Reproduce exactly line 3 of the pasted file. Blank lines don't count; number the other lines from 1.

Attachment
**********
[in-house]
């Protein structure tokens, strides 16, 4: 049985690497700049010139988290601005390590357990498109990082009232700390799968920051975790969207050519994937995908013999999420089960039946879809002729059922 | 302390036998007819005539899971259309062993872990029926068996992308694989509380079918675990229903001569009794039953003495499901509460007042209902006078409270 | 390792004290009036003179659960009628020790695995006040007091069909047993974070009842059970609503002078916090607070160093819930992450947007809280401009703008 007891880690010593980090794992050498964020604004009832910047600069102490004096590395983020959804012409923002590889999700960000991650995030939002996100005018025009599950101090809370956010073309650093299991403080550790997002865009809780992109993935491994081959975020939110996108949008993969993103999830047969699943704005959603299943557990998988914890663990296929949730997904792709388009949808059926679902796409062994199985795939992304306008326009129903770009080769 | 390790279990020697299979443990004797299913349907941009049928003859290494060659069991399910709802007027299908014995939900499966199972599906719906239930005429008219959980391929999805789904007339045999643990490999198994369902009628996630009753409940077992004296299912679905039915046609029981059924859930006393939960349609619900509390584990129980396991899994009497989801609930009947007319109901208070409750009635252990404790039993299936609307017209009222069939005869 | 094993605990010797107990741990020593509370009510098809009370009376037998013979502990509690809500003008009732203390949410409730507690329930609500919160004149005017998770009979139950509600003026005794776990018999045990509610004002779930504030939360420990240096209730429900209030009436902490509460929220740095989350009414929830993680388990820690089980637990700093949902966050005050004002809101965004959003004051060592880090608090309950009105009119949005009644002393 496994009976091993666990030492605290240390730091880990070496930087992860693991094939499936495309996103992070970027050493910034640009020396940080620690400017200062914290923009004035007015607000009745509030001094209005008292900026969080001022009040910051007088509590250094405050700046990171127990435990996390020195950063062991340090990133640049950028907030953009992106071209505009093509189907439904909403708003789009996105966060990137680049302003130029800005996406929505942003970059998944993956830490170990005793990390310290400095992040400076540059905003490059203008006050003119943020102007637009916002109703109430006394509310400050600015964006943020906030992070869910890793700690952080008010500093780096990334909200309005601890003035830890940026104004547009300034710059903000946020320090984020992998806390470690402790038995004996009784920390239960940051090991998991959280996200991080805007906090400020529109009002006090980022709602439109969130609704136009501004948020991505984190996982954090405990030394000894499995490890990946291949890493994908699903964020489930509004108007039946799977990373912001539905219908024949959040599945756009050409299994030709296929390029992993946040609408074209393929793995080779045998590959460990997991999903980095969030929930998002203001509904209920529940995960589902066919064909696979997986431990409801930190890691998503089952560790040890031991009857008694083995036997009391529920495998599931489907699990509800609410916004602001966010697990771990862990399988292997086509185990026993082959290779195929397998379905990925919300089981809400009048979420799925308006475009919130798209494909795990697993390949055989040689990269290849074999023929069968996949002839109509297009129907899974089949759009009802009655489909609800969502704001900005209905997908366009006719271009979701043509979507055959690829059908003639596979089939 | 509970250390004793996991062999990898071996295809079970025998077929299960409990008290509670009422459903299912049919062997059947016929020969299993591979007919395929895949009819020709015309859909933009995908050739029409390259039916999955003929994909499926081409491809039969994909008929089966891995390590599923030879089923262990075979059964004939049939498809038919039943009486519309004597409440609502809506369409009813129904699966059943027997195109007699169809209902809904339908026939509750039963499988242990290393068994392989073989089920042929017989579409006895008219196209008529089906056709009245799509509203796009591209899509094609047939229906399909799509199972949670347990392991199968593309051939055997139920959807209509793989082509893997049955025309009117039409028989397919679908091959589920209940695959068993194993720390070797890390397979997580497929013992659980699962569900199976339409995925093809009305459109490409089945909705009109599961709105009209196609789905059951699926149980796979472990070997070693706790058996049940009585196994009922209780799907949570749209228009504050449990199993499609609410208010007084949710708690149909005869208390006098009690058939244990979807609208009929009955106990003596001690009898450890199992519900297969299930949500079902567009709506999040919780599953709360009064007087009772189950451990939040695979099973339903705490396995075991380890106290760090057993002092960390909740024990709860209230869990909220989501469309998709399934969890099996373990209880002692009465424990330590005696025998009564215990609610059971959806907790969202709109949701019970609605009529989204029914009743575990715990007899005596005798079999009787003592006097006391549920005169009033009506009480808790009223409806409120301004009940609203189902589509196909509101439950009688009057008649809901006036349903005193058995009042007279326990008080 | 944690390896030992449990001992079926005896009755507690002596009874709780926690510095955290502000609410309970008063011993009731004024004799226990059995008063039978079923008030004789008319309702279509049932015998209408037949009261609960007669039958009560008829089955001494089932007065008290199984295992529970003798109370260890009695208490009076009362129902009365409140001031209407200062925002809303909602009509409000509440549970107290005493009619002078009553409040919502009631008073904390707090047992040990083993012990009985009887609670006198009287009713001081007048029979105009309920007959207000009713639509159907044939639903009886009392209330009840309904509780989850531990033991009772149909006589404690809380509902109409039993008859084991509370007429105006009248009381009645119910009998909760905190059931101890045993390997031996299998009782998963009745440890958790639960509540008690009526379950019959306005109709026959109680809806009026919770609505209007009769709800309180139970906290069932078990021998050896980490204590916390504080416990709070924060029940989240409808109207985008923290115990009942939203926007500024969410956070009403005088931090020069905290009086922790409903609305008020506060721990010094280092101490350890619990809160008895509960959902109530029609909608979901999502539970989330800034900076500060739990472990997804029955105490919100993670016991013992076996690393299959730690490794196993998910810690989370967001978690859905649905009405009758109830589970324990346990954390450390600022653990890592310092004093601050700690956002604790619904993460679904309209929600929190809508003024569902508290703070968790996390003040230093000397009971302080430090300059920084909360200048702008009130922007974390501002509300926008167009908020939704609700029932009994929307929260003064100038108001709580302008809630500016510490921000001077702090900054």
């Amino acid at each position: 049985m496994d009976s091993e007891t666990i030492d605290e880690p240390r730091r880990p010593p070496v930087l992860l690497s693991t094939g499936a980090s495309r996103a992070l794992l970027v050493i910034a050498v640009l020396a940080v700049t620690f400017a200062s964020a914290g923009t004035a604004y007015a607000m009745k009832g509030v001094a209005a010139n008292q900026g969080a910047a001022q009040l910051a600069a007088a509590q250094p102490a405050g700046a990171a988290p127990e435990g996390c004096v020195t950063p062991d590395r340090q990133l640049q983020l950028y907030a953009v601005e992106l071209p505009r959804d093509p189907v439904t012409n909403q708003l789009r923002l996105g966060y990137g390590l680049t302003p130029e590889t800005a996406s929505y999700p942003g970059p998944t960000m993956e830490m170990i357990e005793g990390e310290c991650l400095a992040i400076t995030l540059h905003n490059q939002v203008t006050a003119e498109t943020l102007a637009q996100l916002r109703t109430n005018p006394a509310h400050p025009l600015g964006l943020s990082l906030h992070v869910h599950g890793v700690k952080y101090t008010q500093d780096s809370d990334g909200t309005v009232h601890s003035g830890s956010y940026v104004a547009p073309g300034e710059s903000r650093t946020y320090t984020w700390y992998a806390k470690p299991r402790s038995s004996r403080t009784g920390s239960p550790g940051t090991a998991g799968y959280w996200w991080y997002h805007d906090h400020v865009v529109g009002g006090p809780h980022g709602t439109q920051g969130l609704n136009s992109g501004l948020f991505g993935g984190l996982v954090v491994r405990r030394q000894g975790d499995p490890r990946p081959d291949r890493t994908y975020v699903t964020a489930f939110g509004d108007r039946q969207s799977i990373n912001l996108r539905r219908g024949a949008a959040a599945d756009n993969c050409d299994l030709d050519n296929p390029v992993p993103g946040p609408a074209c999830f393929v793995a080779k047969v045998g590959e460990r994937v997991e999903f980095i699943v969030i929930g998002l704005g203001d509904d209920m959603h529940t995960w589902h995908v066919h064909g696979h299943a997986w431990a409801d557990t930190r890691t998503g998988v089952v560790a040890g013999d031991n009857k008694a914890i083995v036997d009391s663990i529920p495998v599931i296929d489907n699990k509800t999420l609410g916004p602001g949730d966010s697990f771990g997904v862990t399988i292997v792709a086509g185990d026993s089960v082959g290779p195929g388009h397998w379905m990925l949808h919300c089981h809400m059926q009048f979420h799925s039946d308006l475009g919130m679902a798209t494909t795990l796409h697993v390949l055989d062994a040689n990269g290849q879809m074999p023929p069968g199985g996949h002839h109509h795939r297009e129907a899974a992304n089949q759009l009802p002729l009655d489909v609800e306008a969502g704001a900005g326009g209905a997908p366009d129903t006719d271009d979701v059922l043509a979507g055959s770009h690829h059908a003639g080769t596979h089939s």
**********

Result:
């Amino acid at each position: 049985m496994d009976s091993e007891t666990i030492d605290e880690p240390r730091r880990p010593p070496v930087l992860l690497s693991t094939g499936a980090s495309r996103a992070l794992l970027v050493i910034a050498v640009l020396a940080v700049t620690f400017a200062s964020a914290g923009t004035a604004y007015a607000m009745k009832g509030v001094a209005a010139n008292q900026g969080a910047a001022q009040l910051a600069a007088a509590q250094p102490a405050g700046a990171a988290p127990e435990g996390c004096v020195t950063p062991d590395r340090q990133l640049q983020l950028y907030a953009v601005e992106l071209p505009r959804d093509p189907v439904t012409n909403q708003l789009r923002l996105g966060y990137g390590l680049t302003p130029e590889t800005a996406s929505y999700p942003g970059p998944t960000m993956e830490m170990i357990e005793g990390e310290c991650l400095a992040i400076t995030l540059h905003n490059q939002v203008t006050a003119e498109t943020l102007a637009q996100l916002r109703t109430n005018p006394a509310h400050p025009l600015g964006l943020s990082l906030h992070v869910h599950g890793v700690k952080y101090t008010q500093d780096s809370d990334g909200t309005v009232h601890s003035g830890s956010y940026v104004a547009p073309g300034e710059s903000r650093t946020y320090t984020w700390y992998a806390k470690p299991r402790s038995s004996r403080t009784g920390s239960p550790g940051t090991a998991g799968y959280w996200w991080y997002h805007d906090h400020v865009v529109g009002g006090p809780h980022g709602t439109q920051g969130l609704n136009s992109g501004l948020f991505g993935g984190l996982v954090v491994r405990r030394q000894g975790d499995p490890r990946p081959d291949r890493t994908y975020v699903t964020a489930f939110g509004d108007r039946q969207s799977i990373n912001l996108r539905r219908g024949a949008a959040a599945d756009n993969c050409d299994l030709d050519n296929p390029v992993p993103g946040p609408a074209c999830f393929v793995a080779k047969v045998g590959e460990r994937v997991e999903f980095i699943v969030i929930g998002l704005g203001d509904d209920m959603h529940t995960w589902h995908v066919h064909g696979h299943a997986w431990a409801d557990t930190r890691t998503g998988v089952v560790a040890g013999d031991n009857k008694a914890i083995v036997d009391s663990i529920p495998v599931i296929d489907n699990k509800t999420l609410g916004p602001g949730d966010s697990f771990g997904v862990t399988i292997v792709a086509g185990d026993s089960v082959g290779p195929g388009h397998w379905m990925l949808h919300c089981h809400m059926q009048f979420h799925s039946d308006l475009g919130m679902a798209t494909t795990l796409h697993v390949l055989d062994a040689n990269g290849q879809m074999p023929p069968g199985g996949h002839h109509h795939r297009e129907a899974a992304n089949q759009l009802p002729l009655d489909v609800e306008a969502g704001a900005g326009g209905a997908p366009d129903t006719d271009d979701v059922l043509a979507g055959s770009h690829h059908a003639g080769t596979h089939s």